Lord Brett: The noble Lord makes an important point. Those issues have been raised, and as I have said the Governments of Singapore and Thailand have already indicated the view the noble Lord sets out. We hope that by the time the elections are announced and take place that view will be shared by the whole ASEAN group.
Lord Howell of Guildford: My Lords, the noble Lord, Lord Alton, quite rightly mentioned China. Does the Minister accept, as I am sure he does, that although the arms embargo is entirely right, one effect
24 Mar 2010 : Column 956
Lord Brett: The noble Lord makes an important point. As I previously stated, the Prime Minister raised this issue at the highest level with the President of China in New York in September. We continue to raise it, not only within the ASEAN group but in particular with those important south Asian nations that have trading and other links with the Burmese regime. The influence of those who are in the ASEAN group is perhaps greater than that of those of us in Europe, but we take on board the point made previously that we should work through the European Union. We shall continue to press at all levels-as it is seen as a very high priority by the Prime Minister-to bring about democracy in that country as opposed to sham elections to maintain a military Government.
Lord Dubs: Will my noble friend confirm that India has recently supplied helicopters with possible military uses to the Burmese Government? If that is the case, what representations have been made to India that it should desist from this?
Lord Naseby: Does the Minister recognise, as I think he does, the importance of the mutual building societies movement to our country? Will he confirm that nothing has happened in the recent past to alter the need for these two statutory instruments?
Lord Myners: I am very happy to confirm the Government's absolute commitment to the concept of mutuality, a form of ownership which has served its members well and has been free from much of the scandal and mischief that we have associated with the plc model in the financial services sector. The proposals in the orders are designed to ensure that the sector remains resilient and that we have available to us a wide range of resolution instruments should they ever be required.
Lord Bassam of Brighton: My Lords, 41 speakers are signed up for the Second Reading of the Constitutional Reform and Governance Bill today. If Back-Bench contributions are kept to eight minutes, the House should be able to rise this evening at around the target rising time of 10 pm.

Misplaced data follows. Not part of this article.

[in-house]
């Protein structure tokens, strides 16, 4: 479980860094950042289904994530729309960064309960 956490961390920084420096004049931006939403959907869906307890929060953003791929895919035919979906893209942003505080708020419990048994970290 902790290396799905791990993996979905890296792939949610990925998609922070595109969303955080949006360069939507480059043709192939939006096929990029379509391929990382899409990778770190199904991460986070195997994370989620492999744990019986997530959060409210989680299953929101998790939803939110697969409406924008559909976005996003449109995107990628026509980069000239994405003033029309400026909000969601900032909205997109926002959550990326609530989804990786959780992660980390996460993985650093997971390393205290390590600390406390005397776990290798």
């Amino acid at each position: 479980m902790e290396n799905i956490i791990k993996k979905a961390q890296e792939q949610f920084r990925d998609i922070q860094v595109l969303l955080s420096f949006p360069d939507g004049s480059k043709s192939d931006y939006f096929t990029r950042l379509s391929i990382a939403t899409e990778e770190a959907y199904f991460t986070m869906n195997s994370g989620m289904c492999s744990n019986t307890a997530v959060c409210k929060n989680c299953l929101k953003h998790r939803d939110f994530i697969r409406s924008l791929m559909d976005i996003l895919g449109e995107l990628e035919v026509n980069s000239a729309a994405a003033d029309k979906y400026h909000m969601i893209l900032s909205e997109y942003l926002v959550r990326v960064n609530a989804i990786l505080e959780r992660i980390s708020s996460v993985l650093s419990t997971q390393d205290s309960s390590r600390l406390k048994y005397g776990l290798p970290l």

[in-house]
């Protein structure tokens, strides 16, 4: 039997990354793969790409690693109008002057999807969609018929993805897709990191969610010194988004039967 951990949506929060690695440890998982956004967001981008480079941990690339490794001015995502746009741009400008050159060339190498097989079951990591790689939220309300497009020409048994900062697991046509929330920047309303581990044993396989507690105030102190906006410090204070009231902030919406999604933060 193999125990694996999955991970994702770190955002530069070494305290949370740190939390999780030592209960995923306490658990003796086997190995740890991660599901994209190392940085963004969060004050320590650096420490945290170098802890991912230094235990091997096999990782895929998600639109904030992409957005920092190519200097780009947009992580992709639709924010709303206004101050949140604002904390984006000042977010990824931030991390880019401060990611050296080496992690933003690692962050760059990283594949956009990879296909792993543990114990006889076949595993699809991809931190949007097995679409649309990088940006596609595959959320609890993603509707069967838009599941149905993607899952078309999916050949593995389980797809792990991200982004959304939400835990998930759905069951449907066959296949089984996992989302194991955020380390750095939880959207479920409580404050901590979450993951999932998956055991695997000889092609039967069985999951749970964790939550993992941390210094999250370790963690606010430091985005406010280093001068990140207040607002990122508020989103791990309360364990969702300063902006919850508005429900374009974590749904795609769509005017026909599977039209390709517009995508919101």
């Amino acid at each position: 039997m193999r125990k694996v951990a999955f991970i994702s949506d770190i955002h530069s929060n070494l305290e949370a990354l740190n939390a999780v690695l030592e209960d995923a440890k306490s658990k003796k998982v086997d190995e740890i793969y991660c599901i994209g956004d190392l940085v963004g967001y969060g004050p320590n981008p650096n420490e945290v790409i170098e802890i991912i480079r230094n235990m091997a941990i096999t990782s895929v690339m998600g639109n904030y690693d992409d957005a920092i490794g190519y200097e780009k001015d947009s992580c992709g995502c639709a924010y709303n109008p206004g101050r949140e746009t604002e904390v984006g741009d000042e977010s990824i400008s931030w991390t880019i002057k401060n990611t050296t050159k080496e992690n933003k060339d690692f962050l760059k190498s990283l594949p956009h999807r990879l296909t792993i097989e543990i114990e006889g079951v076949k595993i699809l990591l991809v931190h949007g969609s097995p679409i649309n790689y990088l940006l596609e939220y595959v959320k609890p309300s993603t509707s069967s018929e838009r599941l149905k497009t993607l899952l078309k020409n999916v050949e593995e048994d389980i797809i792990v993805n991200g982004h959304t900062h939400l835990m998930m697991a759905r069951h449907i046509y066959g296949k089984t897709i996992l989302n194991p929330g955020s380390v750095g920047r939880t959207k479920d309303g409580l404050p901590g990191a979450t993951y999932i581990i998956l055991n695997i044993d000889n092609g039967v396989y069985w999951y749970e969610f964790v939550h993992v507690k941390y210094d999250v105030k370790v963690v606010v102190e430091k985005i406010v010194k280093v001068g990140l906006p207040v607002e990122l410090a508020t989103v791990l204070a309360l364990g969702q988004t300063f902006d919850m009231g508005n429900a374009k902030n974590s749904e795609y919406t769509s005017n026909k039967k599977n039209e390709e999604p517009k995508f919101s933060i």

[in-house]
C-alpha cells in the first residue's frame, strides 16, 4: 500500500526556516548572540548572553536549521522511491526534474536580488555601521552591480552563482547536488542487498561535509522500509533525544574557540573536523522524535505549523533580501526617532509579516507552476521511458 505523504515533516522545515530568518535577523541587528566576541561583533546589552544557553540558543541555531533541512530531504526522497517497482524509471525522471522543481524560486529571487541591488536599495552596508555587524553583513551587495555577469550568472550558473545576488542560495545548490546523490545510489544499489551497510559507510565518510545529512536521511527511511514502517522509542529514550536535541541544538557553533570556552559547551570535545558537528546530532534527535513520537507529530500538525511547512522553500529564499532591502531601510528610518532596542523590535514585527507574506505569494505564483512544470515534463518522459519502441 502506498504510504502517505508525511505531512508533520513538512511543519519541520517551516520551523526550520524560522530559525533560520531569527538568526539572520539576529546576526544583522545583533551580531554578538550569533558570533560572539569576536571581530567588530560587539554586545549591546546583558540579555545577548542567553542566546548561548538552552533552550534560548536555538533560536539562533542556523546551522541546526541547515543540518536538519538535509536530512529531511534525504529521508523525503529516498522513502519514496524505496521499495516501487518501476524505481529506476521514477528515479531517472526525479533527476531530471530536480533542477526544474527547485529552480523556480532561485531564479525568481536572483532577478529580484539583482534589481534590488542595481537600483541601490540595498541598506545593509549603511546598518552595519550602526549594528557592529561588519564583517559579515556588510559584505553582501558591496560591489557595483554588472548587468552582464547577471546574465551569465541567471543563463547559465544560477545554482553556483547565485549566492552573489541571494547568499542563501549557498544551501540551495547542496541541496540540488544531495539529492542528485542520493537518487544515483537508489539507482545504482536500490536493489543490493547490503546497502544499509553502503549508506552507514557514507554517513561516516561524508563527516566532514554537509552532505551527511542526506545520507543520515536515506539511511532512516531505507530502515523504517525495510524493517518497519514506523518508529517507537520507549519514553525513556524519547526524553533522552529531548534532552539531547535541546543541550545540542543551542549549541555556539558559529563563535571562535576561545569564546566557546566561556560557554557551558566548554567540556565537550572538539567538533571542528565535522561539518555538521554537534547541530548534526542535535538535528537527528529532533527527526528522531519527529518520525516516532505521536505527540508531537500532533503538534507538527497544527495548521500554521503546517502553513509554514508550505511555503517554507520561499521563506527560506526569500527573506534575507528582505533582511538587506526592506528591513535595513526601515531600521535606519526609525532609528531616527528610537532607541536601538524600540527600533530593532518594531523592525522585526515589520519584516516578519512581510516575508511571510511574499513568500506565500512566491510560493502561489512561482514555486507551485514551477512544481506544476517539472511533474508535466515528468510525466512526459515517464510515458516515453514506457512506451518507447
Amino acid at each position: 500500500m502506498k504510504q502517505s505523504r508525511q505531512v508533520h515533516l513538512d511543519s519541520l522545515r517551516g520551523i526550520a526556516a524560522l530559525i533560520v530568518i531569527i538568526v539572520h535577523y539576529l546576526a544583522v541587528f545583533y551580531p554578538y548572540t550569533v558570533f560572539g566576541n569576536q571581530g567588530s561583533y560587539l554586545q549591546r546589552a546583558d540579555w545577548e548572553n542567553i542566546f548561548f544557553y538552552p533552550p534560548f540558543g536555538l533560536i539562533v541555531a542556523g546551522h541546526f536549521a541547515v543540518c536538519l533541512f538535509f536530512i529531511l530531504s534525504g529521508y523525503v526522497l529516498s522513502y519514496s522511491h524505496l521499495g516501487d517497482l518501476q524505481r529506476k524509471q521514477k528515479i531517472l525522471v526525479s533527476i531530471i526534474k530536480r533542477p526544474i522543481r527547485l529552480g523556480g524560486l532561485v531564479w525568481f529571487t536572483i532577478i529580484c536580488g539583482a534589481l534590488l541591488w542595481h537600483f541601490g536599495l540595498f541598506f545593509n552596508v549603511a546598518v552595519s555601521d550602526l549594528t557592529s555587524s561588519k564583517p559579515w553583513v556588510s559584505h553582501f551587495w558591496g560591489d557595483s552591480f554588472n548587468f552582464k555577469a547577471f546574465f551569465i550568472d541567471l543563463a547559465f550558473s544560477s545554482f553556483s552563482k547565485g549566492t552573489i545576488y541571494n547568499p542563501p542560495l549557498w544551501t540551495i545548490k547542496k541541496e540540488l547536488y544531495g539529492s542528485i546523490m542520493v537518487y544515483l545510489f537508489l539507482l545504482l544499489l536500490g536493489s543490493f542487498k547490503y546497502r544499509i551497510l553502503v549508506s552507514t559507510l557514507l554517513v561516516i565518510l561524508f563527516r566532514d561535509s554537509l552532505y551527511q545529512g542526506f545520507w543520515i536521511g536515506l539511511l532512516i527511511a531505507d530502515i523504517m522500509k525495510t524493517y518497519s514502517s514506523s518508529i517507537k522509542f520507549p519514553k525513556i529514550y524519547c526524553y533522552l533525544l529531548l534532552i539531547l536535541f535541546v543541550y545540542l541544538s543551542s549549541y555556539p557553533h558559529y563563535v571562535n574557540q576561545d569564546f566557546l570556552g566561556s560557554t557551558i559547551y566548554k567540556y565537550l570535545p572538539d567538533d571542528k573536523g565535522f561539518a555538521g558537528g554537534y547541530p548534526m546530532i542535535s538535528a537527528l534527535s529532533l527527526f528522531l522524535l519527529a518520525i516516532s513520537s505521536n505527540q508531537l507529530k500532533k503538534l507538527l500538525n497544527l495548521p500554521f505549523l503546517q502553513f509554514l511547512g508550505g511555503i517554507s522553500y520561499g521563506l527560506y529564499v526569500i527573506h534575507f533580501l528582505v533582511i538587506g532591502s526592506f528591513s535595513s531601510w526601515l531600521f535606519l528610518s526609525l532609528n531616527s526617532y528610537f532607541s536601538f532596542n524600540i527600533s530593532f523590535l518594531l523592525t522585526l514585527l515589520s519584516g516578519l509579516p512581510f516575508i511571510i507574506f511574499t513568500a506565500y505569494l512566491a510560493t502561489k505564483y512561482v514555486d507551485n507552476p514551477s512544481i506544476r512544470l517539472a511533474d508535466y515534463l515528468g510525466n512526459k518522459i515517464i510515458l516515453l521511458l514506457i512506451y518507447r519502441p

It might also be a convenient point to remind the House of the guidance in the Companion about attendance at debates. Members taking part in today's debate are expected to attend the greater part of it. It is considered discourteous for Members not to be present for the opening speeches, for at least the speech before and that following their own, and for the winding-up speeches. I am most grateful.
Lord Bassam of Brighton: My Lords, I have it in command from Her Majesty the Queen to acquaint the House that Her Majesty, having been informed of the purport of the Constitutional Reform and Governance Bill, has consented to place her prerogative and interest, so far as they are affected by the Bill, at the disposal of Parliament for the purposes of the Bill.
The Parliamentary Under-Secretary of State, Ministry of Justice (Lord Bach): My Lords, much of the Bill crosses familiar territory for your Lordships. It was preceded by the Government's draft Constitutional Renewal Bill which was published in March 2008 for pre-legislative scrutiny. The draft Bill was also put out for public consultation in the Government's draft legislative programme. In total this Bill has been preceded by 18 consultations and publications. Many of its parts have been extensively debated by your Lordships over the years.
Perhaps, therefore, it is appropriate at this time for me to put on record again the Government's gratitude to the Members who served on the Joint Committee on the draft Bill. I also thank the Constitution Committee, the Joint Committee on Human Rights, and the Delegated Powers and Regulatory Reform Committee for their work in scrutinising the draft Bill and this Bill.